New York-based broker-dealer Oppenheimer & Co. agreed Tuesday to pay a $20 million fine — $10 million to the Securities and Exchange Commission and $10 million to the Treasury Department’s Financial Crimes Enforcement Network — for violating federal securities laws while improperly selling penny stocks in unregistered offerings on behalf of customers as well as anti-money laundering violations.
FinCEN charged Oppenheimer with willfully violating the Bank Secrecy Act, failing to establish and implement an adequate anti-money laundering program, failing to conduct adequate due diligence on a foreign correspondent account, and not complying with requirements under Section 311 of the USA PATRIOT Act.
The SEC states that Oppenheimer agreed to admit wrongdoing for engaging in two courses of misconduct: aiding and abetting illegal activity by a customer, Gibraltar Global Securities, a brokerage firm in the Bahamas not registered to do business in the U.S., and engaging on behalf of another customer in unregistered sales of billions of shares of penny stocks.
According to the SEC’s order instituting a settled administrative proceeding, Oppenheimer ignored “red flags” that business via Gibraltar Global Securities “was being conducted without an applicable exemption from the broker-dealer registration requirements of the federal securities laws.”
Oppenheimer “executed sales of billions of shares of penny stocks for a supposed proprietary account in Gibraltar’s name while knowing or being reckless in not knowing that Gibraltar was actually executing transactions and providing brokerage services for its underlying customers, including many in the U.S.”
The SEC separately charged Gibraltar last year for its alleged misconduct.
Oppenheimer said in a statement that it is “pleased to put these matters, which involve activity that occurred years ago, behind it. The ability to finalize matters involving two regulatory agencies in a coordinated manner was helpful in bringing this matter to a conclusion.”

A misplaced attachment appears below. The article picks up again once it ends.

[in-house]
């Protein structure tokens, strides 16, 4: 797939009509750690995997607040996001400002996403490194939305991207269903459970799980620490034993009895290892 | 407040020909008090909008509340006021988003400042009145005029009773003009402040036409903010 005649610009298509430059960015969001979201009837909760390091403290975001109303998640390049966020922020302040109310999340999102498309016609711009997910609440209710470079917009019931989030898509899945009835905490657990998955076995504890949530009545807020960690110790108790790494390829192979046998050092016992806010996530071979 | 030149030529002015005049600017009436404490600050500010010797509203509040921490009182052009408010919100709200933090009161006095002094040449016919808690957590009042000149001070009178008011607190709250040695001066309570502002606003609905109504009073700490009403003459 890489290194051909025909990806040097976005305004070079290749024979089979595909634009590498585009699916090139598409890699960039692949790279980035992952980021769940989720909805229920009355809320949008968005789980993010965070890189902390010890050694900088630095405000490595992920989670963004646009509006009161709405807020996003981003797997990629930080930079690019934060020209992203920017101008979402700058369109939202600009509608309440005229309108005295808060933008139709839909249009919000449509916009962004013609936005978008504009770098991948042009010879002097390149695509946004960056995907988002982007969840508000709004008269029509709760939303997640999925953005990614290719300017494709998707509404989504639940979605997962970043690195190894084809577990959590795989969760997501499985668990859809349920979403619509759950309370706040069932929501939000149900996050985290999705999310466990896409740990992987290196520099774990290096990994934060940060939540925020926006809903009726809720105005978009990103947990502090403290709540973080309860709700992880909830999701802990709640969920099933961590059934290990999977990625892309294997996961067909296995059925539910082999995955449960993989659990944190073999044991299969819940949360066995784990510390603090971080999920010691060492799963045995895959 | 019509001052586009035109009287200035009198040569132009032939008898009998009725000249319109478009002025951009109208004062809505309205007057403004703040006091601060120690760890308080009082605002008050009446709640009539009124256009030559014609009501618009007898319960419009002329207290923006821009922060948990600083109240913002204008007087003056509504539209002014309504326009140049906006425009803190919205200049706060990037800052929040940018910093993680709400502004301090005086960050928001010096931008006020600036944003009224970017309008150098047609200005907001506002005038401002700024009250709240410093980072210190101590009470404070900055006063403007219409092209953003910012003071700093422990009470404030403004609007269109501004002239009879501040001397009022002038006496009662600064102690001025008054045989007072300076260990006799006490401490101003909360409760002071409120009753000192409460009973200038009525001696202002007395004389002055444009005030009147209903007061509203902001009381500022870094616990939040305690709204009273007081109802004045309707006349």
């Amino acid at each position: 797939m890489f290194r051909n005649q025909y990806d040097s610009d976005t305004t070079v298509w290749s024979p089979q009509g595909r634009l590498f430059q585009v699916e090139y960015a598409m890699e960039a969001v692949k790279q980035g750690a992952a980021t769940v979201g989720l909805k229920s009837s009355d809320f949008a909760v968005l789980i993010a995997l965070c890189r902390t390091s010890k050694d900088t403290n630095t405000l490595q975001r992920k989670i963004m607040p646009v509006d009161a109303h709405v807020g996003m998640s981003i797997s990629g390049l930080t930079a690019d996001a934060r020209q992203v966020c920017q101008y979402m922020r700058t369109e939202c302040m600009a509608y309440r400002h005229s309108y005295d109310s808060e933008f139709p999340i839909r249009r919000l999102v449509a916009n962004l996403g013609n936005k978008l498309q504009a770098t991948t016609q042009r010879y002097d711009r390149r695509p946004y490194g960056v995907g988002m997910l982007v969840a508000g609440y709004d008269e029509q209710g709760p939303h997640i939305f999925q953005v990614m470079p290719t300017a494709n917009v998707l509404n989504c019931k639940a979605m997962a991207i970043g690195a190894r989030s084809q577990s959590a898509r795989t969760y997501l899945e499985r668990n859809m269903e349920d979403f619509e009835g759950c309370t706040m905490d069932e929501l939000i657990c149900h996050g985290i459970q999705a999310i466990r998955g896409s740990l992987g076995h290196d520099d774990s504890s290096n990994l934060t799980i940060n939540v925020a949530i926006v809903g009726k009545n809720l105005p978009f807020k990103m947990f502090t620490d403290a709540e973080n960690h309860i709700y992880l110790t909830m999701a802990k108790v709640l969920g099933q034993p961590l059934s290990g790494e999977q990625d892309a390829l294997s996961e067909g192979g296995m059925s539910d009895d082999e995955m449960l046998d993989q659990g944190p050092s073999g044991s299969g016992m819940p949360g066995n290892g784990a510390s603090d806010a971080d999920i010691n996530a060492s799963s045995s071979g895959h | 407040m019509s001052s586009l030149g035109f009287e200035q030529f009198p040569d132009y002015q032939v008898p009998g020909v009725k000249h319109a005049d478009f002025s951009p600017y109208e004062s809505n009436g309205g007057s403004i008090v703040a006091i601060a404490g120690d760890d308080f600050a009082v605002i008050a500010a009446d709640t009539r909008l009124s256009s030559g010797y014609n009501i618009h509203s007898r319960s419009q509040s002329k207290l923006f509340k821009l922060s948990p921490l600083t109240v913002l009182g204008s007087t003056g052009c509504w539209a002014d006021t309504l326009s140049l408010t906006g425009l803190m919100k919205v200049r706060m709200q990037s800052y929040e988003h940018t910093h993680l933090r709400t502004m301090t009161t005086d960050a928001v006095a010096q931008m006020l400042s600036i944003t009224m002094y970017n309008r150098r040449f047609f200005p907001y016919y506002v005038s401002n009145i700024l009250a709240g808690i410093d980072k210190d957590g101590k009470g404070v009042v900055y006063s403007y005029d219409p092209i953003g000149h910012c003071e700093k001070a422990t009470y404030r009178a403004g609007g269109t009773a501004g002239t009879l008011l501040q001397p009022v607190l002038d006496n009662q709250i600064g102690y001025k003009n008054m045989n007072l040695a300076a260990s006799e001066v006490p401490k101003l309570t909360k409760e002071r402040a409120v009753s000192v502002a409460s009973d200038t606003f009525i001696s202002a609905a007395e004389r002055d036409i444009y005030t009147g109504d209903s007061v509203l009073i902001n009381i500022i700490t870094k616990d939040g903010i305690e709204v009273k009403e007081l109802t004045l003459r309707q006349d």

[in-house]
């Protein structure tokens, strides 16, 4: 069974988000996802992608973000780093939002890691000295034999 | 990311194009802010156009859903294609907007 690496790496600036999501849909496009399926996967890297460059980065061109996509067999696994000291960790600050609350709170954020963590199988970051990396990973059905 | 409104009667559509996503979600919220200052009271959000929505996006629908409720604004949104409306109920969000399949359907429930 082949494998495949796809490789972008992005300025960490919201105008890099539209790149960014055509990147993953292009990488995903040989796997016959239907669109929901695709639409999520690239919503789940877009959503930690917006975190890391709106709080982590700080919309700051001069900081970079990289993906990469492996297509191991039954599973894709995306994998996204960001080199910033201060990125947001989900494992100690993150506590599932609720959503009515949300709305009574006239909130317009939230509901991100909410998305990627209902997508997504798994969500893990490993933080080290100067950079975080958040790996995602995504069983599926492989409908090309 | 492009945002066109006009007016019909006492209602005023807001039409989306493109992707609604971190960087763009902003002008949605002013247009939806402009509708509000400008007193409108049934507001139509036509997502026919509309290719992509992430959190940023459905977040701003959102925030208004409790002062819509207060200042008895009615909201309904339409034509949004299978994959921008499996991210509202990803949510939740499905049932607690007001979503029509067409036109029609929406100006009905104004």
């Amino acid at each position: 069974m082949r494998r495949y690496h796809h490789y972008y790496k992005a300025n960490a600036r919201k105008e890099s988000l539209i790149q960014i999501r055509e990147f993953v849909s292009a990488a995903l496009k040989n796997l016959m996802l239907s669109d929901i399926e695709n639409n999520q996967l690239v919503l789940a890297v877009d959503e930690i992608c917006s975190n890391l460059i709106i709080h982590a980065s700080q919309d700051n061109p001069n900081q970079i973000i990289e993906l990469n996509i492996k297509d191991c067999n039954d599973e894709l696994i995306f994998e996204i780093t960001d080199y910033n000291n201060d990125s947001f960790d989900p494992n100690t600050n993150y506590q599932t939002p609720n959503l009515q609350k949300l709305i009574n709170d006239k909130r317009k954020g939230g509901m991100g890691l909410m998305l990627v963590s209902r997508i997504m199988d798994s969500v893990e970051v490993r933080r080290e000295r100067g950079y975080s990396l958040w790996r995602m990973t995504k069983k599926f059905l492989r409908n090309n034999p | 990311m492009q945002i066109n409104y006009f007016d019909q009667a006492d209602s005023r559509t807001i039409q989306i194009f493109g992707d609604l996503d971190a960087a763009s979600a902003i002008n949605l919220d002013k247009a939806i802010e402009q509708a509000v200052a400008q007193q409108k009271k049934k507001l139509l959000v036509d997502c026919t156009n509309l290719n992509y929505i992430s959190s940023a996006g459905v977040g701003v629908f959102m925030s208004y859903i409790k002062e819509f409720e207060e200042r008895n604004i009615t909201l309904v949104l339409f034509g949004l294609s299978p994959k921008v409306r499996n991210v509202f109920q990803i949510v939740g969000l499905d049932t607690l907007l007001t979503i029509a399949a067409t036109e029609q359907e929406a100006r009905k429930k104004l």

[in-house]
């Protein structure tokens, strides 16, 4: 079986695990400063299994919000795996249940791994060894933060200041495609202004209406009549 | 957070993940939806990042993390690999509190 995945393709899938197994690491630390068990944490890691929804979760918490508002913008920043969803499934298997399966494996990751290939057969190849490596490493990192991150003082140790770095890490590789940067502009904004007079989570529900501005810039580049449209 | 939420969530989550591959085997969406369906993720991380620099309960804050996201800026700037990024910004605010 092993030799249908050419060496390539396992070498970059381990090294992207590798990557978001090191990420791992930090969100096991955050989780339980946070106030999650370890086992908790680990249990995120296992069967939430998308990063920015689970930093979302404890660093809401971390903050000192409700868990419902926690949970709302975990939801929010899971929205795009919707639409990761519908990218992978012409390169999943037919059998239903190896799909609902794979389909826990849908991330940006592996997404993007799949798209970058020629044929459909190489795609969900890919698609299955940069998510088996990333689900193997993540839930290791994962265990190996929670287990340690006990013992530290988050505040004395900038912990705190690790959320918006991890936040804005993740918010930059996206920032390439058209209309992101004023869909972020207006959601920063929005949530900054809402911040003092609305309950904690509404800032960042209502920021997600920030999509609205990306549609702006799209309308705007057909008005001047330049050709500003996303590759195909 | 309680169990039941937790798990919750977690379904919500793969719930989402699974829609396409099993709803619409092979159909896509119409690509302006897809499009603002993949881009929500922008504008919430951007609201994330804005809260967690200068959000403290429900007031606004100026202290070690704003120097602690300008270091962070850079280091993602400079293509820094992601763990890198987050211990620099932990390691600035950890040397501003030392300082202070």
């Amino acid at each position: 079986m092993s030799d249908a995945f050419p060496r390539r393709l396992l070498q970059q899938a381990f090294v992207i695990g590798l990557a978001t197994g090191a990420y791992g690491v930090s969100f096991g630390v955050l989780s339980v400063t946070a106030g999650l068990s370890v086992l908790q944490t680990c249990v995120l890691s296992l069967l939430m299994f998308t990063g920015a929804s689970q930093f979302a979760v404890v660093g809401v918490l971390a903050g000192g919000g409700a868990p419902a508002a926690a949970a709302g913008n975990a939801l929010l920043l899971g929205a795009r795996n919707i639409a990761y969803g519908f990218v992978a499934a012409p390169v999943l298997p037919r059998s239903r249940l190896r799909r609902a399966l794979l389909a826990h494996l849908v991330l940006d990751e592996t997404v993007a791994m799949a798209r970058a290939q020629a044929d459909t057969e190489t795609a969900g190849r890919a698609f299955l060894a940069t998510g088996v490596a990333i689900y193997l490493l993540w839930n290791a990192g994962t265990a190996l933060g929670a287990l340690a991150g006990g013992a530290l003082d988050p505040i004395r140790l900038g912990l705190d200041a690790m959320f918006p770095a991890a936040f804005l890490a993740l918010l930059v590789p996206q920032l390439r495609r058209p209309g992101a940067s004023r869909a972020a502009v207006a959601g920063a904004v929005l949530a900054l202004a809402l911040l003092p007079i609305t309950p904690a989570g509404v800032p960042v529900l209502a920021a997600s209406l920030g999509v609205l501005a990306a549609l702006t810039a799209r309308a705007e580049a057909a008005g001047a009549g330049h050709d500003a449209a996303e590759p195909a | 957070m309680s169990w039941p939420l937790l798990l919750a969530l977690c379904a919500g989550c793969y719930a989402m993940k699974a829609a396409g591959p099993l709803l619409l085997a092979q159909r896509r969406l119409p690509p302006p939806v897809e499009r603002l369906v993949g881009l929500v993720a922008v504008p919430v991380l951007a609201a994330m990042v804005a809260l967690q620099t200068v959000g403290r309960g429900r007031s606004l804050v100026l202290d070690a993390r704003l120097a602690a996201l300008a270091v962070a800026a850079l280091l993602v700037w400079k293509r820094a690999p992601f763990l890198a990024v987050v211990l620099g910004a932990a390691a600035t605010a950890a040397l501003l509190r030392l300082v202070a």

The SEC also found that Oppenheimer failed to file Suspicious Activity Reports (SARs) as required under the Bank Secrecy Act to report potential misconduct by Gibraltar and its customers, and the firm failed to properly report, withhold and remit more than $3 million in backup withholding taxes from sales proceeds in Gibraltar’s account.
“Despite red flags suggesting that Oppenheimer’s customer’s stock sales were not exempt from registration, Oppenheimer nonetheless allowed unregistered sales to occur through its account, failing in its gatekeeper role,” said Andrew Ceresney, director of the SEC’s Division of Enforcement, in a statement. “These actions against Oppenheimer demonstrate that the SEC is fully committed to addressing lax AML compliance programs at broker-dealers through enforcement action.”
Oppenheimer also failed to recognize the resulting liabilities and expenses in violation of the books-and-records requirements, and improperly recorded transactions for Gibraltar’s customers in Oppenheimer’s books and records.
The SEC also found that Oppenheimer engaged on behalf of another customer in unregistered sales of billions of shares of penny stocks. The SEC’s investigation, which is continuing, found that the sales generated approximately $12 million in profits of which Oppenheimer was paid $588,400 in commissions. “The firm’s liability stems from its failure to respond to red flags and conduct a searching inquiry into whether the sales were exempt from registration requirements of the federal securities laws, and its failure reasonably to supervise with a view toward detecting and preventing violations of the registration provisions,” the SEC states.
FinCEN and the New York Stock Exchange assessed a civil money penalty of $2.8 million against Oppenheimer in 2005 for similar AML and Bank Secrecy Act violations.
In 2013, the Financial Industry Regulatory Authority fined the firm $1.4 million for violations of securities laws and anti-money laundering failures.
“Broker-dealers face the same money laundering risks as other types of financial institutions,” noted FinCEN Director Jennifer Shasky Calvery, in a statement. “And by failing to comply with their regulatory responsibilities, our financial system became vulnerable to criminal abuse. This is the second time FinCEN has penalized Oppenheimer for similar violations. It is clear that their compliance culture must change.”
Tuesday’s “sanctions also reflect some of the prior actions against Oppenheimer,” Ceresney said on a Tuesday call with reporters.
In addition to the monetary remedies, Oppenheimer agreed to be censured and to retain an independent consultant to review its policies and procedures over a five-year period.
— Check out FINRA Fines Oppenheimer & Co., Trader for Overcharging on Muni Trades on ThinkAdvisor.